Updating parish list boosts roster a whopping 25 per cent

Published May 1, 2010

George Bruce

A recent parish list update to facilitate a new fundraising venture in the diocese of Ontario has added an astonishing 1,639 new households, an increase of 25 per cent.

The parish list was updated on the advice of General Synod’s department of philanthropy, which is working with the diocese on a new annual appeal called Love in Action. “We wanted to set ourselves right for this appeal,” said Michelle Hauser, special initiatives consultant in the department of philanthropy.One of the first tasks was to make sure the mailing list was up to date.

Now, the department of philanthropy is working with other dioceses interested in establishing annual appeals. Some of these dioceses have expressed concern that their lists might also be out of date or incomplete, said Hauser. “The good news is our work with Ontario has given us a model that might well prove useful to other dioceses who want to do this particular piece of housekeeping,” she said.

While “administration overload” could explain why the list was out of date, there might also be some reluctance to take a head count for fear it shows that church attendance is declining, noted Hauser.

“It’s a very positive thing,” said the diocesan bishop of Ontario, George Bruce, of the updated list. “I think it was a necessary step if we are going to proceed with our Love in Action campaign. I think what was the most encouraging thing for me was the very high level of support and commitment from the parishes.”

To offset concerns, officials of the diocese, including Bishop Bruce, held a clergy day. It was explained that the privacy law protects parish lists from being sold to external sources, not from sharing them with the rest of the church “for the benefit of the whole organization,” said Hauser.

Congregations were invited to submit their lists in any format, including handwritten notes, and told that the diocese would do the work of updating. In all, 59 congregations (or 81 per cent) in the diocese of Ontario sent in their list. It took about a month and a half of “solid data entry” and cross-checking to come up with a new list, said Hauser. “This is the data equivalent to cleaning out the garage….If we keep it clean as part of the diocesan annual appeal, then it will stay fairly clean.”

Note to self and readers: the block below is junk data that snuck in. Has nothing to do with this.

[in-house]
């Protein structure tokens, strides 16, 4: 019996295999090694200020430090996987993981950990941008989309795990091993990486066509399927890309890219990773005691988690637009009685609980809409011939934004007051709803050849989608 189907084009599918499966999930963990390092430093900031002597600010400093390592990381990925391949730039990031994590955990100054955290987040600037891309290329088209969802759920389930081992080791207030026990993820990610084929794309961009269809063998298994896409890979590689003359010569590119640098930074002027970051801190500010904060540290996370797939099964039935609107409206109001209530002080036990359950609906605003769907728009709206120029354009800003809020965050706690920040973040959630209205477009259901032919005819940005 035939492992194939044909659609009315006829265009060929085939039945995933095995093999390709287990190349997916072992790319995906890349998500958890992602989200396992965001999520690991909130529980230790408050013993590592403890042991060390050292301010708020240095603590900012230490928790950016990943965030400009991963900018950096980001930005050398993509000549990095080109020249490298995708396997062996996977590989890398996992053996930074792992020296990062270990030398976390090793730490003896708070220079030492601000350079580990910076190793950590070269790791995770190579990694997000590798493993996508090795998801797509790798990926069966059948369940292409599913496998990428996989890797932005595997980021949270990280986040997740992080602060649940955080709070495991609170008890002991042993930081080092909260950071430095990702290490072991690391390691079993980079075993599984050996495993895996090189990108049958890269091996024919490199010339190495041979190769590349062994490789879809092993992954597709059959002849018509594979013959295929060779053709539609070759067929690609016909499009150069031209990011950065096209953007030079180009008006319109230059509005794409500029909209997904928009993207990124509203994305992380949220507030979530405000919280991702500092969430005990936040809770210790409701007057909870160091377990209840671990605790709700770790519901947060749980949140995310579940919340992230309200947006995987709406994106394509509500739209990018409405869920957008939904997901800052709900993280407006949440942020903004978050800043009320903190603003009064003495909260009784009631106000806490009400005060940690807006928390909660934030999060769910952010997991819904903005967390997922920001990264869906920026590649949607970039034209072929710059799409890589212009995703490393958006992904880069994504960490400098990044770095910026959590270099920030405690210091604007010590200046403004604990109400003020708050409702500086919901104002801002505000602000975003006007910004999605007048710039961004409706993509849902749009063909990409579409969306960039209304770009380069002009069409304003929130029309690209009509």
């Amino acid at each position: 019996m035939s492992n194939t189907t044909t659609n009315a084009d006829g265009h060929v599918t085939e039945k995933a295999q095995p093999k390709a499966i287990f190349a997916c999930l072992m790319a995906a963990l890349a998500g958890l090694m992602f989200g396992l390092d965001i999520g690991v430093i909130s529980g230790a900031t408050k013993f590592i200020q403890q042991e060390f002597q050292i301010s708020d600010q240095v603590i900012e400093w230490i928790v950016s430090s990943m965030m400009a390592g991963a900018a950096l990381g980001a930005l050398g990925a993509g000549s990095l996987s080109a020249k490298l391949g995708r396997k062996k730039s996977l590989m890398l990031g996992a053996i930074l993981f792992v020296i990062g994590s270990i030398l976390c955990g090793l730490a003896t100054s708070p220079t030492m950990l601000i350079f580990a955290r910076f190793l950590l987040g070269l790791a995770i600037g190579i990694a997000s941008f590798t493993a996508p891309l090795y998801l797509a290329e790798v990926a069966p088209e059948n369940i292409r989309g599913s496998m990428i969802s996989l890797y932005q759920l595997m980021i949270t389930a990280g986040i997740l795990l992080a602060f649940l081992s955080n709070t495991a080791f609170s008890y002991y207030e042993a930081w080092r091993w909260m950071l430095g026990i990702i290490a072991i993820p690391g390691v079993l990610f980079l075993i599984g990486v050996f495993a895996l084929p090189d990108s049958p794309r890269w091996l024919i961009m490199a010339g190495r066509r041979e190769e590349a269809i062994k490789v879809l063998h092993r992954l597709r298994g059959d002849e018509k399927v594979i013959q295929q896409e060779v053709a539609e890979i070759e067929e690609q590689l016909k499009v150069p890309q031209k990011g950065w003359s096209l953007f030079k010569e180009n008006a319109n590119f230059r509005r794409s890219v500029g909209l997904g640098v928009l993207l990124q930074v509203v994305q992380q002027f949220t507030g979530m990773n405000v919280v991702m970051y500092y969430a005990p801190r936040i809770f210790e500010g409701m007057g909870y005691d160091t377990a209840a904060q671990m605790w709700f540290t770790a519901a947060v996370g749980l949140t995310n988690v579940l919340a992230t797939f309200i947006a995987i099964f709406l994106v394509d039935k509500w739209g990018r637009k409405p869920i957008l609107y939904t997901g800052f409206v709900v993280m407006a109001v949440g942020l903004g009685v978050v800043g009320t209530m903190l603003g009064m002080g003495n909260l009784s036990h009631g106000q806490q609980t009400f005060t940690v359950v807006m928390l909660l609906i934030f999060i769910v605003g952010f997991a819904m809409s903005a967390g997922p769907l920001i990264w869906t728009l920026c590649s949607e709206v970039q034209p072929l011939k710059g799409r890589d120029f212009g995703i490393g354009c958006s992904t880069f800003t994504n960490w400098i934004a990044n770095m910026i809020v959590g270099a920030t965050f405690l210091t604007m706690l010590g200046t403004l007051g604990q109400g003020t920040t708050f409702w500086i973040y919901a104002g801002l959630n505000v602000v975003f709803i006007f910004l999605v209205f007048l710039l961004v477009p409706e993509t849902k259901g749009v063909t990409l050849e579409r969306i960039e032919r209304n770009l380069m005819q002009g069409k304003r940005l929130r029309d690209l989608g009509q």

Parishes had a “vested interest in participating,” added Hauser, because a rebate program associated with the annual appeal will provide them with one-third of the gifts received. The remaining two-thirds will be divided between the newly established Diocese of Ontario Foundation and the national church’s Anglican Appeal, which benefits the Council of the North and other ministries of the Anglican Church of Canada. The Diocese of Ontario Foundation will fund new ministries and programs, such as additional curacies, as well as clergy and lay training.

The diocese is setting a modest target for the appeal-$60,000-but Bishop Bruce said, “I think, quite frankly, that we’ll exceed that.” Although the diocese has had previous appeals, this is the first time it has partnered with the department of philanthropy in the national office. “It’s a kind of hands-off thing for us,” said Bishop Bruce. “They helped us prepare the materials, they’re distributing them and we will then see the results.”

Since every parishioner in the Anglican Church of Canada is entitled to receive a copy of the national newspaper as well as the diocesan newspaper, the updated parish list could also mean that more people will receive the Anglican Journal along with the diocesan newspaper, Dialogue. The Journal’s circulation department is now in the process of going through the list “to see if the updates are reflected on its database,” said circulation manager, Beverley Murphy. She added that the circulation department “is eager to accept updates…to ensure our lists are as up to date and accurate as possible.”

A parish’s apportionment doesn’t change when more parishioners receive the national and diocesan newspapers, Hauser pointed out. “…You’re free to unsubscribe anytime, but through your common ministry and mission, you pay for this publication and you’re entitled to receive it,” she said. Ω


  • Marites N. Sison

    Marites (Tess) Sison was editor of the Anglican Journal from August 2014 to July 2018, and senior staff writer from December 2003 to July 2014. An award-winning journalist, she has more that three decades of professional journalism experience in Canada and overseas. She has contributed to The Toronto Star and CBC Radio, and worked as a stringer for The New York Times.

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